The term “system” is vague — it’s “a bunch of stuff” or a kind of “bucket” in which to throw a variety of things. But “systems thinking” might just be an engineer’s most-powerful tool. It focuses on relationships among things instead of on the things themselves. Here’s why this concept is important:
The approach draws attention to the “whole” — whatever that might entail — rather than the parts. Thinking about a system and not just simple cause-and-effect relationships is what helps spur lasting change and avoid unintended consequences.
A systems point of view provides positive and negative feedback loops, which reinforces and balances ever-present processes.
Systems thinking is integrative. It provides ways to partition the universe so users can focus on the relevant parts and ignore (cautiously) everything else. As Peter Senge says in The Fifth Discipline (1990), systems thinking combines personal mastery, mental models, a shared vision, and team learning.
The method provides a powerful perspective. According to Pegasus Communications (www.pegasuscom.com), it helps people see events and patterns in a new light. For example, suppose a fire breaks out in your town. Should you respond by putting out the fire, you’re merely reacting and have done nothing to prevent new fires.
However, should you extinguish the fire and then study where fires tend to break out locally, you’d be paying attention to patterns. You might notice that certain neighborhoods suffer more fires than others. Locate more fire stations in those areas and you’re fostering adaptation. However, you still haven’t done anything to prevent new fires.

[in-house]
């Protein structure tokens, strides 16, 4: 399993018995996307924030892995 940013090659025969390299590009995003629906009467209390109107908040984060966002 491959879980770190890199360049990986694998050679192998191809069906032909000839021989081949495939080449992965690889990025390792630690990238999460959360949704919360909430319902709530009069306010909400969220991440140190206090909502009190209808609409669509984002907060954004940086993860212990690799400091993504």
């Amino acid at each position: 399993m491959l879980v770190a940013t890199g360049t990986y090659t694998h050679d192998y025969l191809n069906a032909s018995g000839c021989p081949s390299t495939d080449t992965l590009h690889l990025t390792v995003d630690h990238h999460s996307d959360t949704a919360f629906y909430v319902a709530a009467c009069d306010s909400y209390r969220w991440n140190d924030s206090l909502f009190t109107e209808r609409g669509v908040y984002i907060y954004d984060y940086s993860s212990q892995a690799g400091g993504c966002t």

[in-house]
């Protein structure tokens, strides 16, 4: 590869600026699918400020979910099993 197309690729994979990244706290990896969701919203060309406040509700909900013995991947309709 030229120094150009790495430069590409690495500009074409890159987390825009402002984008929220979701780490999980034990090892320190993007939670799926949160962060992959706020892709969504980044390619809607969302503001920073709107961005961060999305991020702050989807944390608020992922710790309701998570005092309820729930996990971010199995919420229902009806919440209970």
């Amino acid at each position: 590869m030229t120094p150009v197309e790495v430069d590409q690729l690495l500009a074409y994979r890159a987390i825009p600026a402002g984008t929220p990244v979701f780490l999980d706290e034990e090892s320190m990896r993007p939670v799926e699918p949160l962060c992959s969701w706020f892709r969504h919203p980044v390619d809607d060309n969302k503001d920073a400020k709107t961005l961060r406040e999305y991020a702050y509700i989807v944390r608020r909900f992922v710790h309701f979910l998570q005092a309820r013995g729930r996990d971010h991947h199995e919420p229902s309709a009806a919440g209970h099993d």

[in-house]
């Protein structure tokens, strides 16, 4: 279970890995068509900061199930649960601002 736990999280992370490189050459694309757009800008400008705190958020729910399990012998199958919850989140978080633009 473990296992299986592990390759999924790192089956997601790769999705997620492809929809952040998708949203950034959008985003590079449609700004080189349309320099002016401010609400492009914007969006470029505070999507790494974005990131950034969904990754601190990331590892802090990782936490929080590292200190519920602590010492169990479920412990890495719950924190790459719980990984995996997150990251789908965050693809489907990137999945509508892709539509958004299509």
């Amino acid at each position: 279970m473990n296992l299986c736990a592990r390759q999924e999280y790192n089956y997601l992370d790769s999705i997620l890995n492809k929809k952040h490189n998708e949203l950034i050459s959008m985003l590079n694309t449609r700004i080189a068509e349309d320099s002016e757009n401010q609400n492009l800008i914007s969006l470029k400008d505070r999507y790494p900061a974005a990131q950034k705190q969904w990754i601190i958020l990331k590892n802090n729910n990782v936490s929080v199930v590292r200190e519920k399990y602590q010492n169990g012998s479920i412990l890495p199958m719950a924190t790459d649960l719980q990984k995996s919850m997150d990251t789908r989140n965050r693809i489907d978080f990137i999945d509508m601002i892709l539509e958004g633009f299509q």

In contrast, a systems point of view would consider smoke-detector distribution, building materials, and anything which influences neighborhood-fire-outbreak patterns. Then, building new fire-alarm mechanisms and establishing fire and safety codes would help eliminate fires. You’re now doing something to better the world.
A few simple ideas help users get a grip on the systems aspects of problems. For example, systems tend toward equilibrium. A comprehensive approach to this can be found in “System Dynamics,” a discipline created by Jay Forrester at the Massachusetts Institute of Technology in the '50s that now makes it possible to model and understand systems with simulation software instead of plowing through rigorous mathematical analysis. Check out www.iseesystems.com to try such software.
For high-school students interested in systems engineering, the International Council on Systems Engineering (INCOSE, www.incose.org), suggests getting an undergraduate degree in a specific engineering discipline and then pursuing studies in systems engineering at the graduate level. More-mature students with some life experience might only need an undergraduate systems-engineering course.
I’ve often been asked by parents what skills should be emphasized in their kids’ education to help them become engineers and scientists. I used to list: typing, communication (written and oral), and library science or the organization of knowledge. Today, the intelligent use of search engines is more important than library science. And systems thinking now tops my list.
— Joel Orr
Joel Orr is Chief Visionary Emeritus of Cyon Research Corp. The views he expresses here are his own, not those of Cyon. Reach him at email@example.com.
Edited by Leslie Gordon